The murmur of voices in a dimly lit cafe. The drone of an oud in the distance. The heavy air of hookah smoke floating through the air, with the pungent aroma of cinnamon and anise. Tea poured from a relic teapot, on a worn, rough-hewn, wooden table, in an intimate corner of Istanbul. This is the feeling I want to evoke.
Objective: In my recent projects, I have come across two realizations. One, my metal textures are severely lacking. Two, I keep trying to bite off more than I can chew. So what I really want to accomplish in this project is to produce an exceptional metal texture. 
I’m inspired by what looks to be a Turkish (probably Cypriot) coffee pot. It is old, and tarnished, and looks to be made of bronze. Though bronze does not tarnish, so it is some other sort of metal.
My key focus will be on creating the texture. I want the model to also sell the fact that the object is a little beat-up and worn, but the texture is the key here. 
After that, I want to create an atmosphere with my lighting/rendering. I want to create a night scene, lit by candle or lantern - something dim and warm. The scene itself will be minimal and is not the focus of this project - though I do intend to make it nice.
Look Dev: Upon initial, closeup viewing of my reference, it turns out it is not tarnished at all, just dusty (so it is indeed bronze). This is not exactly what I want, but it still provides excellent references. While it is not tarnished, there are small spots and dents throughout which I will replicate.
The teapot has small engravings which I will be able to tackle through a displacement map. I do not plan on attempting to utilize Zbrush at all in this project.
I tested the lighting that I wanted by putting the coffeepot in a dark room and shooting it with my iPhone against three lit candles. It should provide a great reference when I get to the lighting stage.
Modeling: I created the model by starting off with a cylinder that I divided into ten segments with three cap segments. I used this to create the primary body of the pot. I then deleted faces to create a hole and then extruded them out to create the spout. For the handle, I did simple extrusions until I got the basic shape I wanted. 
The top was created much the same way, starting with a cylinder. I then extruded up and adjusted the scale of my edge loops to create the curves.
The hinge was created with a simple box that I then added various edge loops and adjusted the shape to meet.
In preparation for the high-poly smooth, I added numerous edge loops to reinforce hard edges. I also utilized bevels to create the divots in the handle.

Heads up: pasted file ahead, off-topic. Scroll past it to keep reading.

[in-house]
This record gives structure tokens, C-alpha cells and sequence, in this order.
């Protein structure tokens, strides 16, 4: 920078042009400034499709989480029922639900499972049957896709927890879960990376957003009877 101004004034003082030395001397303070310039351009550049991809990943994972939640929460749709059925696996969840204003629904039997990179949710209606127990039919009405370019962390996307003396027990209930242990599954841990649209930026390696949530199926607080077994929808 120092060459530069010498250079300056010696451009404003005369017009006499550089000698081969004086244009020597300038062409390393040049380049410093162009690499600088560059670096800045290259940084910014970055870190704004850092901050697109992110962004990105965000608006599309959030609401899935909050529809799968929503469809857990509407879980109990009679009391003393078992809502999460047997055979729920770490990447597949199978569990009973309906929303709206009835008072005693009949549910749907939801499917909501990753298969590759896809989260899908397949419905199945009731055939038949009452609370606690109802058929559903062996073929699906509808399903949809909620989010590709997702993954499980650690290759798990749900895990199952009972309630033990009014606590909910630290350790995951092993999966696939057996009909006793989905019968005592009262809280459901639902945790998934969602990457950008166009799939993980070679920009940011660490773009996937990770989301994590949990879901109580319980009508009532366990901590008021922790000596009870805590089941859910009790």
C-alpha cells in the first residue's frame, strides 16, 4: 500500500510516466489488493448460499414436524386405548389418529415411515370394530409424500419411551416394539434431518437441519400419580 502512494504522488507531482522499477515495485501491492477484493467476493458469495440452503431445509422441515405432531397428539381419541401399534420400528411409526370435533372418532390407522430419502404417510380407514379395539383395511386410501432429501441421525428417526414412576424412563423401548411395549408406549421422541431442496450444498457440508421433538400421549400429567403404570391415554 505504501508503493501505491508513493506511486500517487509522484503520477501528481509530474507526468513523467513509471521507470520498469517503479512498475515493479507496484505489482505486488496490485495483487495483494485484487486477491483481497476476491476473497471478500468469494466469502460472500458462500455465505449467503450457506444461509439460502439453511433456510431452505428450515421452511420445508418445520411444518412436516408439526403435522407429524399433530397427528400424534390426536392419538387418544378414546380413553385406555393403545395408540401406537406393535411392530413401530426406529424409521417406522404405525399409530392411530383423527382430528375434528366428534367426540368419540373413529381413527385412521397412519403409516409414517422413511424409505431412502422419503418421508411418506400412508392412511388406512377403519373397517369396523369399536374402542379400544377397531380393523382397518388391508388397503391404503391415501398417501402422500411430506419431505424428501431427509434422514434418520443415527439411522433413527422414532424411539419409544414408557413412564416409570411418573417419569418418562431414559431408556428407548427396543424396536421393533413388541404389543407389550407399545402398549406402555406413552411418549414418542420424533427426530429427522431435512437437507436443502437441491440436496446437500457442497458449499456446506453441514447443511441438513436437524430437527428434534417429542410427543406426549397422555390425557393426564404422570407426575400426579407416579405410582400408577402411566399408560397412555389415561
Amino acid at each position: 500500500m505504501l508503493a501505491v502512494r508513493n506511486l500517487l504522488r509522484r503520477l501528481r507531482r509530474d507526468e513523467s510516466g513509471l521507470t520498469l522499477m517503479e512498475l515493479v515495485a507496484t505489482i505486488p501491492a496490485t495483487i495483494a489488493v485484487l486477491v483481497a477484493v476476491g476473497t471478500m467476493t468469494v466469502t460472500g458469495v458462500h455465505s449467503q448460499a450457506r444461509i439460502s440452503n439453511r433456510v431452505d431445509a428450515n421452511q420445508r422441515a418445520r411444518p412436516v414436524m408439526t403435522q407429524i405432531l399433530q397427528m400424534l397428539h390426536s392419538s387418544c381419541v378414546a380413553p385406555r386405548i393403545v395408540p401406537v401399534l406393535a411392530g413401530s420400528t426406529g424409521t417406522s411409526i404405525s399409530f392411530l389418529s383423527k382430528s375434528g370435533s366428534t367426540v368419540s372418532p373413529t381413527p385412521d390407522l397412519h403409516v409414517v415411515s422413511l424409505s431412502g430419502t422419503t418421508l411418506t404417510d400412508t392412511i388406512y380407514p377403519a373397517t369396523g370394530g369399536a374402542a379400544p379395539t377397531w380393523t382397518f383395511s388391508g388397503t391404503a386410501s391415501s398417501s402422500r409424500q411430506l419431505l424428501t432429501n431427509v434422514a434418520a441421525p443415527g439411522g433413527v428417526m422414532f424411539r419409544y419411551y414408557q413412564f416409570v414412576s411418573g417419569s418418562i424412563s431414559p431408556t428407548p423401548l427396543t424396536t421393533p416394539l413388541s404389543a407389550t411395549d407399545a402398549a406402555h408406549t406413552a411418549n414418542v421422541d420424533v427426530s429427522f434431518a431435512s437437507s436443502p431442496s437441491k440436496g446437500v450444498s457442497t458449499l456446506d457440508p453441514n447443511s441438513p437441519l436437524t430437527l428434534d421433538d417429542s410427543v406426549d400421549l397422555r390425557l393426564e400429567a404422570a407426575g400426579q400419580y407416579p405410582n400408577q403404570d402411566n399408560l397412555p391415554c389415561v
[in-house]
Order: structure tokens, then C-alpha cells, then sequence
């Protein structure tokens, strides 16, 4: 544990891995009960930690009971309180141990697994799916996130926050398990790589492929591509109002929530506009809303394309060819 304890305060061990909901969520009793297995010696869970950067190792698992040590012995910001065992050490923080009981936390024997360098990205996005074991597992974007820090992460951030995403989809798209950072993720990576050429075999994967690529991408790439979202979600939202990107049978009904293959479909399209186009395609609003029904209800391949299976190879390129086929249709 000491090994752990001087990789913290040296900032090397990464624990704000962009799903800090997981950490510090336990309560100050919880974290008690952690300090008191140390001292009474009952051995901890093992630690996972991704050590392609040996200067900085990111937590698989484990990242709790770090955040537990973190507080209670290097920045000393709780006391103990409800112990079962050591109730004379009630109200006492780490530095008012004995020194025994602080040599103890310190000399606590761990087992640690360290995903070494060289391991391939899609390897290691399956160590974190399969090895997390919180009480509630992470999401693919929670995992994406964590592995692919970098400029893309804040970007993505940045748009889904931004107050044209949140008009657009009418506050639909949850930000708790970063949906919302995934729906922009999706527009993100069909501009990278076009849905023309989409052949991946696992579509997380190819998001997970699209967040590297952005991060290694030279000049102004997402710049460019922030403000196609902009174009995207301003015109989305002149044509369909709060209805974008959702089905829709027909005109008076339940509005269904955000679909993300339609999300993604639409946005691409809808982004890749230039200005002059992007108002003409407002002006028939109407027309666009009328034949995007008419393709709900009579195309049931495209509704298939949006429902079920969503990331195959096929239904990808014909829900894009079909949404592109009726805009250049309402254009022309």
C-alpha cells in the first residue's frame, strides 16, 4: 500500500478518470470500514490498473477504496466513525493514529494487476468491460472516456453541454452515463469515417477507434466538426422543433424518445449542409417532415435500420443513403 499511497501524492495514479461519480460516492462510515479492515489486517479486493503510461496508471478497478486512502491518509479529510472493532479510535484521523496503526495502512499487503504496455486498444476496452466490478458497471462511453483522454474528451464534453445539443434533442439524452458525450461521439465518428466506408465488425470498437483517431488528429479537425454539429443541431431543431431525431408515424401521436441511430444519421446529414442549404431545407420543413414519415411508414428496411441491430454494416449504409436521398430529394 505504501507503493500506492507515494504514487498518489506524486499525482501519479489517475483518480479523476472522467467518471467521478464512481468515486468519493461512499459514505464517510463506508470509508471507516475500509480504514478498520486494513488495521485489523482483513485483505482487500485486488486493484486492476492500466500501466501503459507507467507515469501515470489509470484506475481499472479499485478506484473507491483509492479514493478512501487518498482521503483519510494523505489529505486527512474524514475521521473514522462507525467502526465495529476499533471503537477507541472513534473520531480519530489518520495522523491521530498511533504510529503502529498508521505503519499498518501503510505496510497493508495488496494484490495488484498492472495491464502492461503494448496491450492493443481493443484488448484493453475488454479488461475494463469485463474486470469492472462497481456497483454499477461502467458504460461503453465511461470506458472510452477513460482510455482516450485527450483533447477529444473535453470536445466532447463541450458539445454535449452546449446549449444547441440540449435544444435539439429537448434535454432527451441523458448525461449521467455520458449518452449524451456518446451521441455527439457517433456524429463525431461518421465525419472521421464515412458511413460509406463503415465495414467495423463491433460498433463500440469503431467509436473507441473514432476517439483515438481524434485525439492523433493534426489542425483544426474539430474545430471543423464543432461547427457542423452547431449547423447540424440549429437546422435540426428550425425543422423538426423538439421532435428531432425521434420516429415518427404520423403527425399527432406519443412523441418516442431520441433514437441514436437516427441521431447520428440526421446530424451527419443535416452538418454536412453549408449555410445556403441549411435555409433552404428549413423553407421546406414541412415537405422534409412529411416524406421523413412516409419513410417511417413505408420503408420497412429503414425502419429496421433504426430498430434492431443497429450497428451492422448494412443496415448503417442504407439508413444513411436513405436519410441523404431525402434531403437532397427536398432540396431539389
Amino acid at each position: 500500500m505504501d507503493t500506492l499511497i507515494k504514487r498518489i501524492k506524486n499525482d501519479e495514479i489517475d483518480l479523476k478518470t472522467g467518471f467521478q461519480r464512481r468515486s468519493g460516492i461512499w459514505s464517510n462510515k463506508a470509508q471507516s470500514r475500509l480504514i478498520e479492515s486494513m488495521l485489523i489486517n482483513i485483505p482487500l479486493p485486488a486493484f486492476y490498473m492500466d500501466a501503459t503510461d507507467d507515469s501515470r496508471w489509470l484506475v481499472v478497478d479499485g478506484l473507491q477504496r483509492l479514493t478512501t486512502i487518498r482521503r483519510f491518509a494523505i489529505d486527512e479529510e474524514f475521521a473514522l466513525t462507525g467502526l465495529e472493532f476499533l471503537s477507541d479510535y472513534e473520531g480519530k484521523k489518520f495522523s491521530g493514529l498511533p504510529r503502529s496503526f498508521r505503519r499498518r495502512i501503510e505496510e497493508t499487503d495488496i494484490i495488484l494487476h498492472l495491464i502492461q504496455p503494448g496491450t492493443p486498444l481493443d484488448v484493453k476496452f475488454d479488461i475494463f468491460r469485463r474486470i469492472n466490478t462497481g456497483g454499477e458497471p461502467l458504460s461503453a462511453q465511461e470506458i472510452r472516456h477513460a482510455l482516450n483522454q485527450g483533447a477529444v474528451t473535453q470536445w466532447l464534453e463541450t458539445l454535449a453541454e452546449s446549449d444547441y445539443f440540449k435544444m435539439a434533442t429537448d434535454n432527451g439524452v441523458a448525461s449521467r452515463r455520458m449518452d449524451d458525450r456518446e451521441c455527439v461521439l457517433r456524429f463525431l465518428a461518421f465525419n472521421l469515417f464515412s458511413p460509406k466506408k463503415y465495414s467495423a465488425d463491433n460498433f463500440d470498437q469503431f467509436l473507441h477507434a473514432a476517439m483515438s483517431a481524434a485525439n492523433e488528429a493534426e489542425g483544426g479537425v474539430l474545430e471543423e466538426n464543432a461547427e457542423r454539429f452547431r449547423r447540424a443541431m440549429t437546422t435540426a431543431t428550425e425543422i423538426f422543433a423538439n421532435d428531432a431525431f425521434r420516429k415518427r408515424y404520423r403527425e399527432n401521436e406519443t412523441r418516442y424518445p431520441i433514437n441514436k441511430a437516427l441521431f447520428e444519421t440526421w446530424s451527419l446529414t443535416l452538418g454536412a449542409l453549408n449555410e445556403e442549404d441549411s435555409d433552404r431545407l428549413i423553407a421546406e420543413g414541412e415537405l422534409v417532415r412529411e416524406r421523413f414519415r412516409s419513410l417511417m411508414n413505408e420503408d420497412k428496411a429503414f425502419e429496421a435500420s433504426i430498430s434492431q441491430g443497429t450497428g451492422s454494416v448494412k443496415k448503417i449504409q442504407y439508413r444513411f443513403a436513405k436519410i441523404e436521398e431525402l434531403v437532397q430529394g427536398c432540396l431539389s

During the smoothing process, I ran into an awkward issue during which time Maya either crashed or generated new (unwanted) geometry. Trying to delete this geometry resulted in a crash so I had to pursue other methods to smooth it. Ultimately, I found that I needed to switch from an Open-Subdiv Catmull Clark method to a Maya Catmull Clark smoothing. The result fixed my issue, though did generate far more polygons than I was anticipated. In the end, this was not an issue, nor undesired, but had this been a different model or if I’d had polygon limits, it would have presented a problem.
To create a little extra variation, once I had my final high poly model, I then utilized soft select to create dents, and other imperfections evident of a hand-hammered pot.
Texturing: I UVd the model entirely within Maya. I decided to create one large map, encasing all three objects, as opposed to three separate maps, to ensure continuity of texture and contrasting scale. Due to having three objects together, as well as no limit to render, I chose to create a 4k map to use.
I started off with a mia_material_x. I have used this in past to good effect, however, I usually don’t modify the materials much beyond adding a color map or a bump map - generally, I use the presets. However, I know that they do well with Mental Ray, so that is where I started. I spent a bit of time trying to perfect the texture, but I just couldn’t get it to what I wanted. The material looked pretty much like my reference. Since bronze doesn’t rust or tarnish this was technically correct, but not what I was going for. I applied a hand-drawn image of a flower as a displacement map and then used a layered color map to add paint inside the flower engraving. While the resulting texture looked fine, it wasn’t what I wanted - plus the hypergraph seemed a little cluttered for such a simple material.